Don’t Try to ‘Time’ the Mar­ket, Stick to Your In­vest­ment Plan

Ex­perts ad­vise against en­ter­ing the mar­ket to cash in on the poll eu­pho­ria. In­stead, in­vestors must go about putting their money in a stag­gered man­ner with a 15-18 month hori­zon, says Madhu T

The Economic Times - - Markets & Finance -

Many cau­tious in­vestors, who played ex­tremely safe and chose se­cured in­vest­ment op­tions dur­ing the elec­tion year, are tempted to cash in on the eu­pho­ria sur­round­ing the new govern­ment’s for­ma­tion at the Cen­tre af­ter the exit poll re­sults, say sev­eral fi­nan­cial ad­vi­sors. Talk of stock mar­ket hit­ting 30000, soft­en­ing of in­ter­est rates, and pol­icy ini­tia­tives by the new govern­ment to fuel eco­nomic growth are lur­ing in­vestors to aban­don safe perches and wade into the trou­ble­some debt and stock mar­kets for hand­some re­turns.

Most in­vestors had al­tered their orig­i­nal plan and opted for safer av­enues like liq­uid funds, FDs, fixed ma­tu­rity plans as they wanted to avoid the vo­latil­ity ahead of the elec­tions.

“It al­ways hap­pens in the mar­ket. Many in­vestors don’t see im­por­tant events as just one of those things that in­flu­ence the mar­ket in the short term,” says D Sun­darara­jan, in­vest­ment con­sul­tant, Trendy In­vest­ments. “With exit poll re­sults and all great pre­dic­tions for the fu­ture, many in­vestors be­lieve it is time to make some quick bucks. Un­for­tu­nately, a new high in the stock mar­ket al­ways lures in­vestors back into the mar­ket and mostly they are obliv­i­ous of the risks,” he adds.

Think Like a Novice

Many ad­vi­sors barely hide their an- noy­ance, while dis­cussing about in­vestors who try to ‘time’ the mar­ket. They claim this tribe al­most al­ways gets it wrong and loses money, but never mends its ways. “Look at them. They got out when the mar­ket was around 20000 be­cause they didn’t see any upside. Now, they are bullish when the mar­ket is around 24000,” says an in­vest­ment con­sul­tant, who does not want to be named. He be­lieves those who are get­ting to the mar­ket won’t have the pa­tience to go through the en­tire cy­cle and will cash out when the mar­ket is volatile or moves in a tight range.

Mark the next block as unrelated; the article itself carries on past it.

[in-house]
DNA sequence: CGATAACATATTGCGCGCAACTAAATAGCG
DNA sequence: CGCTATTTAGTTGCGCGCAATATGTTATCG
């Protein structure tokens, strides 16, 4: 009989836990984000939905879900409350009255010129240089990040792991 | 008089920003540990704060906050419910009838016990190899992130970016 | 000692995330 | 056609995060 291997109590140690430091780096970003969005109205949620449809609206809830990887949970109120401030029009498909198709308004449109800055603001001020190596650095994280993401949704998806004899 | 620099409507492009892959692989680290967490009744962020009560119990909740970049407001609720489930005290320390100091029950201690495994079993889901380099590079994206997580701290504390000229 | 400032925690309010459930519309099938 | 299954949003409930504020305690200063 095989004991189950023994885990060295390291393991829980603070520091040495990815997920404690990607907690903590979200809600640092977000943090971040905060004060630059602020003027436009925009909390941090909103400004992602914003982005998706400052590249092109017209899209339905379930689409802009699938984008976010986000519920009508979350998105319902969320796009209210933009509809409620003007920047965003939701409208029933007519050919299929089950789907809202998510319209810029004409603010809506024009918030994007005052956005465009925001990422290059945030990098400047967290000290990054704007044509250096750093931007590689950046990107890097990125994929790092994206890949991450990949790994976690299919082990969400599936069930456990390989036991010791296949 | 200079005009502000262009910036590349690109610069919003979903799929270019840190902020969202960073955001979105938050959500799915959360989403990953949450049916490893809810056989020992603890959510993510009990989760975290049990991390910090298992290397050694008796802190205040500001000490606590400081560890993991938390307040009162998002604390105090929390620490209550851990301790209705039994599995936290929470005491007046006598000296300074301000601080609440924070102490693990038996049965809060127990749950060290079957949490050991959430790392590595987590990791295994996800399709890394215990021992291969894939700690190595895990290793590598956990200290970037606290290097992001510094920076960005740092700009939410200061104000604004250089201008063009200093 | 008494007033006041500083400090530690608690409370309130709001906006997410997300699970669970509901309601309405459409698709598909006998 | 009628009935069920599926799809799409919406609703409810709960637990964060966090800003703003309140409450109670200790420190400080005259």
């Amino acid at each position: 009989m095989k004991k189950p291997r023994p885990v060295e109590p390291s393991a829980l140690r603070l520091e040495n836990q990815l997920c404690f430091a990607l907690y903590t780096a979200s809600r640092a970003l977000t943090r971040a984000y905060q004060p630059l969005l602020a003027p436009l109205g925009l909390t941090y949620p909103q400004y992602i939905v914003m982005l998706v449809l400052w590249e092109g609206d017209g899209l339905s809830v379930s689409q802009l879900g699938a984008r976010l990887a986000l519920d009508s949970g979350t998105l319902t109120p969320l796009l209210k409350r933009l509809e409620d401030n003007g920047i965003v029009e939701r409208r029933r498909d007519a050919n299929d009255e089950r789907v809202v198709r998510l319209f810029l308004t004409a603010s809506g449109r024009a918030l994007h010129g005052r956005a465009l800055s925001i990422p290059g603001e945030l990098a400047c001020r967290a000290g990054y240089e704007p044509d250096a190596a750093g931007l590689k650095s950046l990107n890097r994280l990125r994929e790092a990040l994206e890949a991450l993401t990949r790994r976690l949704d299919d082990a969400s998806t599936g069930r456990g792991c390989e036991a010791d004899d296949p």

Lovaii Navlakhi, MD & chief fi­nan­cial plan­ner, In­ter­na­tional Money Mat­ters, says that he treats in­di­vid­u­als try­ing to get back like some­one who just got a lot of money to­day. “The first thing is to sit down with them and fix goals and (make) an as­set al­lo­ca­tion plan for them. The next thing is to go about im­ple­ment­ing it in a sys­tem­atic way,” he says. Navlakhi of­fers an ex­am­ple to drive the point home. A per­son wants to in­vest .` 100 to­day. As per his as­set al­lo­ca­tion, he is sup­posed to in­vest .` 60 in stocks and the rest in debt. But with the mar­ket hov­er­ing around all-time highs, the per­son would put just .` 20 in the eq­uity im­me­di­ately and plan for a stag­gered in­vest­ment in the next three months. “Be­tween exit poll and ac­tual re­sults and be­tween the new govern­ment for­ma­tion and pol­icy for­mu­la­tion, the mar­ket may see many ups and downs and it will give the per­son enough op­por­tu­nity to in­vest in the mar­ket,” says Nav-

Be­tween exit polls & ac­tual re­sults, & be­tween the new govern­ment for­ma­tion & pol­icy for­mu­la­tion, the mar­ket may see many ups & downs & it will give the per­son enough op­por­tu­nity to in­vest in the mar­ket

lakhi. He adds that the same strat­egy worked well for his clients when the mar­ket was 8000 last time and people were scared to put money. “Those who lis­tened to us and in­vested money back in a stag­gered man­ner, man­aged to in­vest all their money by the time the mar­ket hit 10000. Those people don’t try to time the mar­ket any­more. They have seen how it works.”

Don’t Lose Pa­tience

The mar­kets, both debt and eq­uity, are likely to test your pa­tience in the next few months, say ex­perts. “One should give up the idea of mak­ing 5% or 10% in the next few weeks or months and fo­cus on long-term goals. If you don’t have the pa­tience to go through ups and downs, you are again likely to flee the mar­ket,” says Sun­darara­jan. If you en­ter when the mar­ket is hov­er­ing around all-time highs, you would mostly end up sell­ing at a loss if you can’t stomach the vo­latil­ity. Sun­dara­jan says the same rule ap­plies to debt in­vest­ments. “In­ter­est rates are un­likely to fall any time soon. It will take at least a cou­ple of quar­ters. In­vestors who are en­ter­ing into debt mar­ket should keep this in mind,” he says. Ac­cord­ing to him, it makes sense to in­vest in in­come funds, in­come op­por­tu­nity funds, and dy­namic funds with a view of 15-18 months.

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